“SOME of us,” an Aberdeen fan said on the morning of the match, “have gone without our dinners for a week for this.

”Then again, he may not have been entirely serious: the Evening Times reporter who spoke to him wrote that it was said with a twinkle in his eye. That Saturday - April 24, 1954 - saw Aberdeen fans by the thousands pour into Glasgow for their team’s Scottish Cup final against Celtic at Hampden.

They had started queuing at 10.30 the previous night for the first train, which left at 2.45am. In all, 20 special trains arrived from the Granite City (some with standing room only), and these, combined with the normal services, made that day one of the busiest ever experienced by Buchanan Street station.

The “lilting accents of Aberdeenshire,” the Evening Times said, “were heard in restaurants and bars.”Thousands of Dons supporters sought out touts in order to buy tickets. .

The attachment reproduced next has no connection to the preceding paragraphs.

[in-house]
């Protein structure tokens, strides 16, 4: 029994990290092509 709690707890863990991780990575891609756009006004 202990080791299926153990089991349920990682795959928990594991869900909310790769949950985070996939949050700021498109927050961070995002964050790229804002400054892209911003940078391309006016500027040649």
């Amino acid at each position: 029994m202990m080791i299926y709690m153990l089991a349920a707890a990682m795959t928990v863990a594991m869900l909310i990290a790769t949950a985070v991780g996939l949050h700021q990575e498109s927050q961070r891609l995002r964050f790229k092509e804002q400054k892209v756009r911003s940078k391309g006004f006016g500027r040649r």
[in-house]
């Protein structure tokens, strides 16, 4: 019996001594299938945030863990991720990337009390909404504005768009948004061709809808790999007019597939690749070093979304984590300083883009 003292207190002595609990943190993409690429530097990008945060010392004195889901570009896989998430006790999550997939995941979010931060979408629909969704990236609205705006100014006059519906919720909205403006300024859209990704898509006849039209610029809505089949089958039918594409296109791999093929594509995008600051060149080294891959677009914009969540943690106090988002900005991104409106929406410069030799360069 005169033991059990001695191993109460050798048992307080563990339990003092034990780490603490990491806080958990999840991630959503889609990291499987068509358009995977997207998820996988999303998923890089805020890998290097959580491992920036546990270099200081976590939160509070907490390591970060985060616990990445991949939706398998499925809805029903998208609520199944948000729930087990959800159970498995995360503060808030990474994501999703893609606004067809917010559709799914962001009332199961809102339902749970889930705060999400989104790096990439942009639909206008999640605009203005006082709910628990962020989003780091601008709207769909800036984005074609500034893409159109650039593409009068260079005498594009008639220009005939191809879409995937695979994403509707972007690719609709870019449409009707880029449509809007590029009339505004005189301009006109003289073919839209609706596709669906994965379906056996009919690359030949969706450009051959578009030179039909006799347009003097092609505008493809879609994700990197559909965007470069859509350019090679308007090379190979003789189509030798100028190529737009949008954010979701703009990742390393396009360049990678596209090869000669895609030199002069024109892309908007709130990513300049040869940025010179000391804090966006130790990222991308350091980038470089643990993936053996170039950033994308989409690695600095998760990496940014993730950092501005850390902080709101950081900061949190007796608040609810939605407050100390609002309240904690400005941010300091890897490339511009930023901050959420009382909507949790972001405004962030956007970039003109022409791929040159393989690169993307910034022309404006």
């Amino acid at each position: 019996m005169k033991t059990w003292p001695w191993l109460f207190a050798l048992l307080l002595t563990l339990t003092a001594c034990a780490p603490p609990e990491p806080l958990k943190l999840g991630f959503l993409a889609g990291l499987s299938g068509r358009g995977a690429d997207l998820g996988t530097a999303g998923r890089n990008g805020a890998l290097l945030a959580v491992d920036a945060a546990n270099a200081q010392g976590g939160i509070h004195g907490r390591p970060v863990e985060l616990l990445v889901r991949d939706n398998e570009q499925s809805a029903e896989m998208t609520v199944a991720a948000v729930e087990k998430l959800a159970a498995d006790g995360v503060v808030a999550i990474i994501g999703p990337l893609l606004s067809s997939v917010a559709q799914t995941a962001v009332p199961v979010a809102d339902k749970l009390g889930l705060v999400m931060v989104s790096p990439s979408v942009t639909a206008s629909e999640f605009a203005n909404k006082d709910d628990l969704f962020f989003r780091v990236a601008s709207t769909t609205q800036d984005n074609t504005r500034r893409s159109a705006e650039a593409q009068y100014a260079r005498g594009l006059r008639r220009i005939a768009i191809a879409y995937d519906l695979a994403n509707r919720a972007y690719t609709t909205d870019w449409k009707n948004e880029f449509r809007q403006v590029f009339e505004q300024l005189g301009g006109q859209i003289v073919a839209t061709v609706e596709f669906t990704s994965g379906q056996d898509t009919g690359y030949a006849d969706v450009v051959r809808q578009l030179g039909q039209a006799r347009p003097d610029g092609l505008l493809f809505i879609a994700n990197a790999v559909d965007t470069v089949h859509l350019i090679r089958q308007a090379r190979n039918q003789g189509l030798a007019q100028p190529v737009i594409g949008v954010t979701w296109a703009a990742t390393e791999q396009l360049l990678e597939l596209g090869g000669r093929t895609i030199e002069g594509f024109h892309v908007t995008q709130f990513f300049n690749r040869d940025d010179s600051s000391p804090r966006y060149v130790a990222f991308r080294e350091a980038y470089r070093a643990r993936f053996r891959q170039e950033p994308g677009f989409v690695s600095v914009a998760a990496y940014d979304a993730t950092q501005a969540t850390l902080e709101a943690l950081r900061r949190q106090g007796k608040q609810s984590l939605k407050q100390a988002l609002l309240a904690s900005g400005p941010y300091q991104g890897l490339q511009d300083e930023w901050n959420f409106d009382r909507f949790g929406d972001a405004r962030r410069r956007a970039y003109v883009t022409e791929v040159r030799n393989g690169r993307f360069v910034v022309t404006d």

Aberdeen badly wanted to win. The previous year they had lost the cup final to Rangers after a replay. On April 10, 1954 they had exacted some revenge, beating Rangers 6-0 in the semi-final to set up this match against Celtic.

But the Dons supporters’ hopes that their team could win the cup for the first time since 1947 were dashed, Celtic winning 2-1 in a game described by the Evening Times as “hardly a classic but nonetheless full of pace and incident.”